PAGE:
It’s been a tough few days for holders of government debt. The value of sovereign bonds has dipped by $340bn (£223bn) since the start of last week. The correction has followed a tremendous rally in government bond prices, prompted by fears of deflation and central bank bond-buying schemes. Even Bill Gross, the bond trading veteran, has weighed in to say that German 10-years, or bunds, look to be “the short of a lifetime”.But what is prompting the massive sell-off in sovereign notes?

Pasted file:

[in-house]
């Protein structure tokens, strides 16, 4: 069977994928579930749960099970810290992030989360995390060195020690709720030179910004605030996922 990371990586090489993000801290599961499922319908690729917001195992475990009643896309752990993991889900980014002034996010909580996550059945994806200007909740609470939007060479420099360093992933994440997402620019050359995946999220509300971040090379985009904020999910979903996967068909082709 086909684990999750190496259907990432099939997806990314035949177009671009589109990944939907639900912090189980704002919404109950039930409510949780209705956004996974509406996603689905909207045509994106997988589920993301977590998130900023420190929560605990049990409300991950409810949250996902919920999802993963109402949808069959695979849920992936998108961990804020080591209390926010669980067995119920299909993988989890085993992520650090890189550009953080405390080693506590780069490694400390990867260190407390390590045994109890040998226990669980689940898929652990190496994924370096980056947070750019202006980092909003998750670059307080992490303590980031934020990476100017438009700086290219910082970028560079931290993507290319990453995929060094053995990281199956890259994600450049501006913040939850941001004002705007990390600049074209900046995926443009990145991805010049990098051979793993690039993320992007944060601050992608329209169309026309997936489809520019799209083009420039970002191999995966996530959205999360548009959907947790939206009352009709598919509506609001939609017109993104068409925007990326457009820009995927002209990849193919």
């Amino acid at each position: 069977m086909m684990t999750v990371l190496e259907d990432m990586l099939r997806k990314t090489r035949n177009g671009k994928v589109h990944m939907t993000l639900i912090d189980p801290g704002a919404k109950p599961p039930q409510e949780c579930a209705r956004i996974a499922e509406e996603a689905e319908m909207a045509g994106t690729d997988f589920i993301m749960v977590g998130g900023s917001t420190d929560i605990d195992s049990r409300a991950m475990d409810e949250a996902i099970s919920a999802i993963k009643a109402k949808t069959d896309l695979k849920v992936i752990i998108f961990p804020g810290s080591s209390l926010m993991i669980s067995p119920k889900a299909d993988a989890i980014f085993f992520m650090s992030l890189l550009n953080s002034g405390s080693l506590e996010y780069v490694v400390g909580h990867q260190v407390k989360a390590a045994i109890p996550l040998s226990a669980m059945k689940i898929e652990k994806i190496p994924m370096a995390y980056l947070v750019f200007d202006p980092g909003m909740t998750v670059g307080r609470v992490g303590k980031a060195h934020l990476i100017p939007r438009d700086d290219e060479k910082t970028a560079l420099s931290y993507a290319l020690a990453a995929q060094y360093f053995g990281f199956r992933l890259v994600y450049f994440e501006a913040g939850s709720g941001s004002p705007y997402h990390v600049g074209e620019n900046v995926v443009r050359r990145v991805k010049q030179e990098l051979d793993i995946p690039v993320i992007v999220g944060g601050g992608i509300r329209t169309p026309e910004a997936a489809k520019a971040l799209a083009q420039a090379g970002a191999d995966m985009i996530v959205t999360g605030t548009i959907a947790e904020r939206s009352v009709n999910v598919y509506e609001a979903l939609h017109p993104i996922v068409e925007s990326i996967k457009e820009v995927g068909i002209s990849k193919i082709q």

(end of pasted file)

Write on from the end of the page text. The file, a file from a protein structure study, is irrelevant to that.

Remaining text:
The easiest explanation for falling bond prices is that a climb in commodity values, including in oil and copper, could signal the end to global disinflationary episodes. A steep fall in the price of oil was the catalyst for fears over low inflation and even deflation at the beginning of the year. Now these have started to rebound, and along with them inflation forecasts. Jim Reid, of Deutsche Bank, said that the “sell-off seems to be part of a steady re-pricing of inflation risk, and it was noticeable that oil hit five-month highs yesterday” as Brent closed up at close to $68 a barrel. MORE